Cornell University

edibles

Astraeus morganii

Twinkly earthstars

Fungi are secretive and elusive things. It’s hard to get to know them. They expose themselves shyly, briefly, and often bafflingly. Like these twinkly earthstars, which are hiding more than one secret.

refreshingly fungusy

I ate fungus slime, and it made my breath minty fresh

Fungi have been harnessed by industry to make all kinds of things that might surprise you. It’s tricky to get through a week without eating something fungal. Today we bring you pullulan, with which you make edible films and other clever things. It’s a compound produced by a slippery mold, Aureobasidium pullulans.

Boletus edulis

How to eat a bolete

King boletes are among the most delicious of mushrooms, so why is it that I am so bad at finding them? Some of their sisters are also delicious edibles; a few are not so good. This piece is not so much a guide to boletes, but rather an account of how to eat them.

Coprinus comatus ink

The Dish on Deliquescence in Coprinus Species

Inky caps are mushrooms that’re stately when they first appear, but dissolve into embarrassing black ink upon maturity. Why do they do that, and how? You can actually write in their stinky ink! How do I know the ink stinks? I don’t want to talk about it.

truffles2-525thumb

So you want to be a truffle-farmer…? (Part 2)

Our trufficulture adventure continues with a short history of black truffle cultivation in France, with a note on the unreasonable expense of synthetically truffle-scented olive oil.

truffles

So you want to be a truffle-farmer…? (Part 1)

Truffles are ugly, dirty, stink in a lascivious way, and excite wild desires in humankind and pigs alike. Apparently people will pay just about anything for these lumpish things. Hmm, what if you could grow them? Read on.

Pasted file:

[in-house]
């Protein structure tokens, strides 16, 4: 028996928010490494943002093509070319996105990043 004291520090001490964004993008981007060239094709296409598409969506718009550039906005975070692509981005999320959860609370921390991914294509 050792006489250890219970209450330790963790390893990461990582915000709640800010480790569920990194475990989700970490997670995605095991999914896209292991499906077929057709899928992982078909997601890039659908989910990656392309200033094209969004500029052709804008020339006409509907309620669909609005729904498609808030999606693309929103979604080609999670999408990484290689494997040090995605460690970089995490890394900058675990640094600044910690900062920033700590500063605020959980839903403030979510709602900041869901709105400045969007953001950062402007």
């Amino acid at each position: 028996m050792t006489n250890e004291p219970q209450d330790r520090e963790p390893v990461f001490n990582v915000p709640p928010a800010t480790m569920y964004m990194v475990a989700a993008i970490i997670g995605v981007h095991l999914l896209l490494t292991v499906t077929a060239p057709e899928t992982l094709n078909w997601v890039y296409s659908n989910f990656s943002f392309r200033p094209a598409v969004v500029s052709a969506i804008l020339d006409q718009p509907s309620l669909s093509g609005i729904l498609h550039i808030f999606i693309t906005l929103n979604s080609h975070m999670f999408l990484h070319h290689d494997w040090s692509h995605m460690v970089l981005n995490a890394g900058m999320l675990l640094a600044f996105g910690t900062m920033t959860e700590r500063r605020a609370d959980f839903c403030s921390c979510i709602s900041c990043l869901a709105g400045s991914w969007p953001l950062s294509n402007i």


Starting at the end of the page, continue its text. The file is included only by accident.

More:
oysters en route

The Future of Fungal Freshness?

What if mushrooms weren’t grown in dank grow rooms by gnomes and elves, but instead grew right in their clever packaging on the way to market? Our student reporter interviews designer Agata Jaworska about her concept ‘Made in Transit,’ presented as her MS thesis at the renowned Dutch nexus, Design Academy Eindhoven.

corn smut

Huitlacoche

This post was contributed by Fahma Bob, a student in my Mushrooms class, PLPA 319 For a gardener, Ustilago maydis can certainly be a little scary, especially if you don’t know what it is. Imagine going out to your sweet…

Shiitake

Mushroom Fever

People used to think mushrooms sprang up spontaneously after thunderstorms or in response to devilry. We know better now, but there’s still some art in cultivating them. That said, you can probably manage to grow some yourself–maybe in your backyard or woodlot. Guest blogger Ariadne Reynolds reports on the forest farming of mushrooms, and provides some leads in case you’re ready to get started.

About

Most people don't pay much attention to fungi, which include things like mushrooms, molds, yeasts, and mildews. Here at Cornell we think they're pretty fascinating. In fact, even the most disgusting foot diseases and moldy strawberries are dear to our hearts. We'd like to talk to you about fungi, so that like us, you too can tell gross stories at the dinner table. Afterwards, maybe you'll notice some things you would have overlooked before, and we think this could be good for the planet.

Kathie T. Hodge, Editor

Beneath Notice, our book of borescopic mycology.

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